After standing victorious in 2017, and recently returning from injury, can the Florida State standout Brooks Koepka earn back-to-back U.S. Open victories?
Nearly six years ago, Brooks Koepka dove head first into the professional golf game with elite strength off the tee and veteran patience. Koepka earned his first shot at a major championship in 2012 when he qualified for the U.S. Open as an amateur. He would go on to miss the cut by five strokes that year but shortly thereafter turned pro and honed his skills on the European Tour.
Winning seven times overseas and once on the PGA Tour prior to 2017, Koepka entered last season with something to prove. Following a missed cut at the Arnold Palmer Invitational the 28-year-old seemed to settle in. Koepka would go on to play the weekend in his next 20 straight events, including 11 top-15 finishes without missing the cutline.
During that 20 event stretch Koepka earned his career defining victory during the 2017 U.S. Open. Heavily guarded by club grabbing fescue and unruly winds, Koepka found success with the putter during his four days at Erin Hills to earn the four shot victory over Brian Harman and Hideki Matsuyama. A similar poise and patience from the defending champion could see our first back-to-back U.S. Open champion since Curtis Strange in 1988 and 1989.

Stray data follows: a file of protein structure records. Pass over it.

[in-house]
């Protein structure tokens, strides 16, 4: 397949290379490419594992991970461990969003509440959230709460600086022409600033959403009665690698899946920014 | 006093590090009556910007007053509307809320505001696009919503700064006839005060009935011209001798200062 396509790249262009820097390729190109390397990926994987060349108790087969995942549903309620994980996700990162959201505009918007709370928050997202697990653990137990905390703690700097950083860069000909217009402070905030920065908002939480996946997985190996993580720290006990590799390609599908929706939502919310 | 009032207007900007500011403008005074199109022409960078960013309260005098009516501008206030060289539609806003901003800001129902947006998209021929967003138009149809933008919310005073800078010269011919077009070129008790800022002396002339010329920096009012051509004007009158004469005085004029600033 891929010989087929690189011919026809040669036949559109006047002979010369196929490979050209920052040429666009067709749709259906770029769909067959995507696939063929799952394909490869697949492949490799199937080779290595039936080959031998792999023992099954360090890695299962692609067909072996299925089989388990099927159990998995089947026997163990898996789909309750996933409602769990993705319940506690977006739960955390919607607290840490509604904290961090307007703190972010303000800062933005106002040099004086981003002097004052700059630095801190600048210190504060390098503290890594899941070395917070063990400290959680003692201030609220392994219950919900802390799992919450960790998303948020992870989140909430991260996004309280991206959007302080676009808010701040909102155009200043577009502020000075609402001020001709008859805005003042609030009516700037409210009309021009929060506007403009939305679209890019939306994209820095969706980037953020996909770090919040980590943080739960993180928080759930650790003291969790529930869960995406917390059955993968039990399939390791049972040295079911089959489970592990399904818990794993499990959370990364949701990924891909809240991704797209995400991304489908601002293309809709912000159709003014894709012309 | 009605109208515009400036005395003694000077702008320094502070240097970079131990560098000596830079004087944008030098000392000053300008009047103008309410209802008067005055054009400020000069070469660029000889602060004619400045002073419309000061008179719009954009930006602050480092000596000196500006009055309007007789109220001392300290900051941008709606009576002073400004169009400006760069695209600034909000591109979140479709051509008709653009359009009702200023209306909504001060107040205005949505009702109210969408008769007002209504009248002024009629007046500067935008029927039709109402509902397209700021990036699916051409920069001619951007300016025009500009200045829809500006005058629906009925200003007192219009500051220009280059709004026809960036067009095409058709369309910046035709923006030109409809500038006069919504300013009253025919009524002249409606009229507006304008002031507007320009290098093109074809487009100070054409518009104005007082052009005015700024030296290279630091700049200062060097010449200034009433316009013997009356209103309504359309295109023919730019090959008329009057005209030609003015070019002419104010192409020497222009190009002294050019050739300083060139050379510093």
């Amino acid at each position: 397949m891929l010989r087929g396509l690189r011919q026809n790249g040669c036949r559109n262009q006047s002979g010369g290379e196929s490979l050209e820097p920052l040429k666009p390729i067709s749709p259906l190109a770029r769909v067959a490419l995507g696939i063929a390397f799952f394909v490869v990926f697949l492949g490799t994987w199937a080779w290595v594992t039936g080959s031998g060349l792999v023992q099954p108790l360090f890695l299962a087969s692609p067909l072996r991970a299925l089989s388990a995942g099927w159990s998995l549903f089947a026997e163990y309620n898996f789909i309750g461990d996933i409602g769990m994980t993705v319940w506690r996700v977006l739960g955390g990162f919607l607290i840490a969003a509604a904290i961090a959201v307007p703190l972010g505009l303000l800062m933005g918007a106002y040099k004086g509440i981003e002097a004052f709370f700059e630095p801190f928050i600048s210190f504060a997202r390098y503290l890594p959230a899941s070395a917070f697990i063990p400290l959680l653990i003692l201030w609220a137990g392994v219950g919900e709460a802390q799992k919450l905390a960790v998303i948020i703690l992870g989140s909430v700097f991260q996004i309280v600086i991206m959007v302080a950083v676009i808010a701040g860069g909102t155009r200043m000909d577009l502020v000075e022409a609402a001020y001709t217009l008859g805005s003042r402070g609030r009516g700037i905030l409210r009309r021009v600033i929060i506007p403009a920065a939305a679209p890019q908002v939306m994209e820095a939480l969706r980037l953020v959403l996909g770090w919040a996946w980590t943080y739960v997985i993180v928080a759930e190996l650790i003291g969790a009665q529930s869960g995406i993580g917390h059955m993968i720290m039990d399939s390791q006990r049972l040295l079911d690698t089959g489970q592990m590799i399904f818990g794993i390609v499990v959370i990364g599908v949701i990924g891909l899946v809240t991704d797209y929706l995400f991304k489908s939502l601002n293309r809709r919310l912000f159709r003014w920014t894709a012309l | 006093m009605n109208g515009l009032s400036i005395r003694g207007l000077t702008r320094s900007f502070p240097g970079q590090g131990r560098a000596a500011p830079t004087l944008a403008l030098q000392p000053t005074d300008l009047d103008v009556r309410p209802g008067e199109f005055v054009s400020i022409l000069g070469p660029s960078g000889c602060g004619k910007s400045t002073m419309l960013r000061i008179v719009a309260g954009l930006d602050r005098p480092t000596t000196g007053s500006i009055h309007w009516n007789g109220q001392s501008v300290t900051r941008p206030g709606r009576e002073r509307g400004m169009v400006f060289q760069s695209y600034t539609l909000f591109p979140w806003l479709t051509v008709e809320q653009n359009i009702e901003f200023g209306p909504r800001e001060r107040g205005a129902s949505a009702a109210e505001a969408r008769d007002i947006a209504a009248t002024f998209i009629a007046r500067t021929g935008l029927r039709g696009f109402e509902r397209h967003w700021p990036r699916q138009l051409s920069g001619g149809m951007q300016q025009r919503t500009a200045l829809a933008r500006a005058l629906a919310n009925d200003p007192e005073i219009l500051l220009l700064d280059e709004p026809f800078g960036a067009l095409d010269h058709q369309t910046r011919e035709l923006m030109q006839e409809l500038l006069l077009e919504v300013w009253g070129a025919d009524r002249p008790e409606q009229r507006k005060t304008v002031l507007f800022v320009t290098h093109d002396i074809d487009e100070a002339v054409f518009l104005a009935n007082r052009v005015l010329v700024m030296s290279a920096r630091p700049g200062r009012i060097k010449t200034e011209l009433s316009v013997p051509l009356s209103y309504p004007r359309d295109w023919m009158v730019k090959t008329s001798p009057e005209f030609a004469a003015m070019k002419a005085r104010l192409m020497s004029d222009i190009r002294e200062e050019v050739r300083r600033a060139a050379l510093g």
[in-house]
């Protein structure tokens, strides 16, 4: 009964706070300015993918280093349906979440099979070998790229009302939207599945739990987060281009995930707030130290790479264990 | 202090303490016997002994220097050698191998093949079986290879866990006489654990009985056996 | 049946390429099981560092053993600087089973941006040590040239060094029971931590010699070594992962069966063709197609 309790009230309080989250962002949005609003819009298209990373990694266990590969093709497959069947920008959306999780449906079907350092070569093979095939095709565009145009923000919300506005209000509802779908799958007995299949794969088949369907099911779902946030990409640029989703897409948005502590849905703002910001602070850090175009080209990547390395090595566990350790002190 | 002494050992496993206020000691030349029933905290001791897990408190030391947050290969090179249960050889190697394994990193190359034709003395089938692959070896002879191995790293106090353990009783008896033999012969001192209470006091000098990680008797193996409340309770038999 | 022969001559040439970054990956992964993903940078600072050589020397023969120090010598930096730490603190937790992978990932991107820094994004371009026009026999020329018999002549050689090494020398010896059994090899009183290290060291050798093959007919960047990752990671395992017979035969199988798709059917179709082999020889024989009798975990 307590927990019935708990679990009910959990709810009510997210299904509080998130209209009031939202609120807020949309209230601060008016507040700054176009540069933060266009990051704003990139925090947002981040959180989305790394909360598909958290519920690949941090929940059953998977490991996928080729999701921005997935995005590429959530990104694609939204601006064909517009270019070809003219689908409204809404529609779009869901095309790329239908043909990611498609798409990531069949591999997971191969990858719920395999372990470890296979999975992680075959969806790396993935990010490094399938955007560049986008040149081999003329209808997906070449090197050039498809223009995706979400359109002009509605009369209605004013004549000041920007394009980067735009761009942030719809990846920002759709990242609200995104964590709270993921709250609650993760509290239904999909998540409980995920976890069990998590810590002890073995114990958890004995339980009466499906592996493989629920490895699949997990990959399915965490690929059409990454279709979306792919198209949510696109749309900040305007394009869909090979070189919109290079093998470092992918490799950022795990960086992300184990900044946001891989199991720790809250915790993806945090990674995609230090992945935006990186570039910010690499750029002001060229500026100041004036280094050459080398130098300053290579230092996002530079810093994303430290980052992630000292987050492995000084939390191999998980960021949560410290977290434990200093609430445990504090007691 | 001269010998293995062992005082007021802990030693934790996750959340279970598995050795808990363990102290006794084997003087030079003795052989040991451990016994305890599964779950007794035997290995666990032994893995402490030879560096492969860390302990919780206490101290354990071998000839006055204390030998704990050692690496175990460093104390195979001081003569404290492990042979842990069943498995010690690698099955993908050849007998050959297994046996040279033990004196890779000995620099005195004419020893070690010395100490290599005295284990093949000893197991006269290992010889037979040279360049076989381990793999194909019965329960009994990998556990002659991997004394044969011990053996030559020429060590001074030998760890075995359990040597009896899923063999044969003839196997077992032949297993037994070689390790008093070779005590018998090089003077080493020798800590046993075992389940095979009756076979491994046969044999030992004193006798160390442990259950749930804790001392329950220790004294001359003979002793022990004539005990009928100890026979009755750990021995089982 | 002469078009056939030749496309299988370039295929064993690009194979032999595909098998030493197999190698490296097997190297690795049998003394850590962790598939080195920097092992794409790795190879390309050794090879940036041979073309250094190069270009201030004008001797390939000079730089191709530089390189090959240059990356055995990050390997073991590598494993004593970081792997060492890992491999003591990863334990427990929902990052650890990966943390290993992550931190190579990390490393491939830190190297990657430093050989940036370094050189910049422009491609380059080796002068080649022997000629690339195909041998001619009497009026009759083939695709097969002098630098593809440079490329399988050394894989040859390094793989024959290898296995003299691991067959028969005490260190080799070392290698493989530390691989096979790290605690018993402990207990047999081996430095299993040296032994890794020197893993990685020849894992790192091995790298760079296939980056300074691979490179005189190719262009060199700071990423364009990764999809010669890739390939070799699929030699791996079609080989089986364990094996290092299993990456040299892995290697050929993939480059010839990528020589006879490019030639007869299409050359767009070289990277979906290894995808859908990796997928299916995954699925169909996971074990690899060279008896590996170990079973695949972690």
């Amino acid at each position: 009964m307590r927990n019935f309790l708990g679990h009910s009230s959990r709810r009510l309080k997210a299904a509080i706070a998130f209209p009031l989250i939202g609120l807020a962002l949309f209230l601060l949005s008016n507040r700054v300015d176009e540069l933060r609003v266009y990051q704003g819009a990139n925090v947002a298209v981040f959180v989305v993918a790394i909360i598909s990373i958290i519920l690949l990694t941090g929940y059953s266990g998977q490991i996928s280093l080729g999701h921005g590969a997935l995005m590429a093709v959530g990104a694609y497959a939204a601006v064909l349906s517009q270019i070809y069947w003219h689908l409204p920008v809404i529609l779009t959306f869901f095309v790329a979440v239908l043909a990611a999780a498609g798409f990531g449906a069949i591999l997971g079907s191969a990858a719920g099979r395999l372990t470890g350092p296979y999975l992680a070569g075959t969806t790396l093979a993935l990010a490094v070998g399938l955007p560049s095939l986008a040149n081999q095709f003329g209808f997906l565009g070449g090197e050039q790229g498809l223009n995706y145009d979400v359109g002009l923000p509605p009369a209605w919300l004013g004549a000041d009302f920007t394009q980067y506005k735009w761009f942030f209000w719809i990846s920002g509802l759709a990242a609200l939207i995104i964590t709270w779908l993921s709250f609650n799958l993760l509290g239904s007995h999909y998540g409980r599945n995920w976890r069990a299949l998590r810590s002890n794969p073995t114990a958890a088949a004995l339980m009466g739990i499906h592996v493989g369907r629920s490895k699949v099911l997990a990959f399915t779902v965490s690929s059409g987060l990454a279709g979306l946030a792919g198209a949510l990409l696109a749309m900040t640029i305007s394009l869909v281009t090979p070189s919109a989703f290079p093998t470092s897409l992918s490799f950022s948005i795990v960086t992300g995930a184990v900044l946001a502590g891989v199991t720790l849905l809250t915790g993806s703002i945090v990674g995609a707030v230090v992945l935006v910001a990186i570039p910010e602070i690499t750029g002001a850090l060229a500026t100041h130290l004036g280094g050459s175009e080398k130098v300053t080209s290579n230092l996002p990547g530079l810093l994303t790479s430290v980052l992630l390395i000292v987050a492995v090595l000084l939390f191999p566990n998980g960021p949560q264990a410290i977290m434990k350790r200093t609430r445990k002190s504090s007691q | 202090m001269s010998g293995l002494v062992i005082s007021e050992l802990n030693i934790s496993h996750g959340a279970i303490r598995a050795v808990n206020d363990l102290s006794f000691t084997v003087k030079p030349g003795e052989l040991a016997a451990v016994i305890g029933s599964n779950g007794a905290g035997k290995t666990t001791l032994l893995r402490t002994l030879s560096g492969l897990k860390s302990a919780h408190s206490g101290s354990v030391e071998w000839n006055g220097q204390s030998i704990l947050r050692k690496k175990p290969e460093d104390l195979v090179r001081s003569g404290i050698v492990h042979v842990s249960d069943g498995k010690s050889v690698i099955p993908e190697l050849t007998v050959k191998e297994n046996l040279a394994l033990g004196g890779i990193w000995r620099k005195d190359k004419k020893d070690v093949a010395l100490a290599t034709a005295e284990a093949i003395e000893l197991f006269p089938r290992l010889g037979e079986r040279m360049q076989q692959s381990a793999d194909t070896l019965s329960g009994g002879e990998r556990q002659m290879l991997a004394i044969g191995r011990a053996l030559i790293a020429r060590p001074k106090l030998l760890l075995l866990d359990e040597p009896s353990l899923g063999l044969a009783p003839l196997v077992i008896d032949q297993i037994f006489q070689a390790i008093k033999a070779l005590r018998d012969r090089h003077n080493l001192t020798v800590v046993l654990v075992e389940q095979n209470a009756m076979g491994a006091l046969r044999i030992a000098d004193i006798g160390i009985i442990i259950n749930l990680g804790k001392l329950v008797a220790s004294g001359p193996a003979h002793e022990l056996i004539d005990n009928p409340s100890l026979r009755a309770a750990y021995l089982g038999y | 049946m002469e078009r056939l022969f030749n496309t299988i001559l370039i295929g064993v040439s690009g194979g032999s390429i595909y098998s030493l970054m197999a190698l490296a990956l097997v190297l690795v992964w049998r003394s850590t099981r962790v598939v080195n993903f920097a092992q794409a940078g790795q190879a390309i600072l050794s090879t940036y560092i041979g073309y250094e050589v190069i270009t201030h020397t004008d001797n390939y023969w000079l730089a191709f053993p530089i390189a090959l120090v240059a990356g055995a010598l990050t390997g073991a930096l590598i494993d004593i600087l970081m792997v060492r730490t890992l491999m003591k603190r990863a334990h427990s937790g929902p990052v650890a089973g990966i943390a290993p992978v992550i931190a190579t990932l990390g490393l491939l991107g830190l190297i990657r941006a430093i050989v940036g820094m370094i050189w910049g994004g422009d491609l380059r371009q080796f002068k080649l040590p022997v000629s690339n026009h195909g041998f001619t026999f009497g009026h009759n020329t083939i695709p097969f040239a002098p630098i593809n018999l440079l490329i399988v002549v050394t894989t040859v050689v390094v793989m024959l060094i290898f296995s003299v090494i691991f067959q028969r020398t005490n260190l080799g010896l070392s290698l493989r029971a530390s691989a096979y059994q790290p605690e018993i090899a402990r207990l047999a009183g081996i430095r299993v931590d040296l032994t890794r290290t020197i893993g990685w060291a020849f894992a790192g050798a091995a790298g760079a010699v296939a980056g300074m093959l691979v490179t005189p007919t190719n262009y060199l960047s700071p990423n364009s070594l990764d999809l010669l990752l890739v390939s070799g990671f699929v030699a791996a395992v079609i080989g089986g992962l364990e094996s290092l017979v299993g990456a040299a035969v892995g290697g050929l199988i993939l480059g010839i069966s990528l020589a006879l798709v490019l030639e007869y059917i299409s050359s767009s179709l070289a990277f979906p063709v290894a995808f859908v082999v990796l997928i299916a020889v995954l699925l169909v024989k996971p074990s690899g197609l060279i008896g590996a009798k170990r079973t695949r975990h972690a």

A wrist injury sidelined Koepka for the first part of his 2018 season. Since returning he has made four of his last five cuts and finished runner-up at the Fort Worth Invitational. Add a T11 finish at this year’s Players Championship to the resume and Koepka is on a steady string of positive momentum heading into the U.S. Open’s return to Shinnecock Hills.
In his last four U.S. Open appearances alone, Koepka has yet to finish worse than 18th and has made the cut in his last 14 major appearances. Most notable for Koepka is his strength off the tee, currently averaging 308 yards in driving distance according to PGA Tour’s ShotLink stats. In 2017 he finished top-10 in driving distance and birdie average for the entire season.
Koepka’s greens in regulation have improved over 5 percent since last year and will be much needed heading into this weekend’s major. His abilities off the tee will be key to his victory at Shinnecock where just shooting par is going to be a struggle for most of the field. If the reigning champion can keep calm and put the early pressure on the likes of Dustin Johnson and golf’s top names with steady and consistent play, Koepka the storied U.S. Open trophy once again.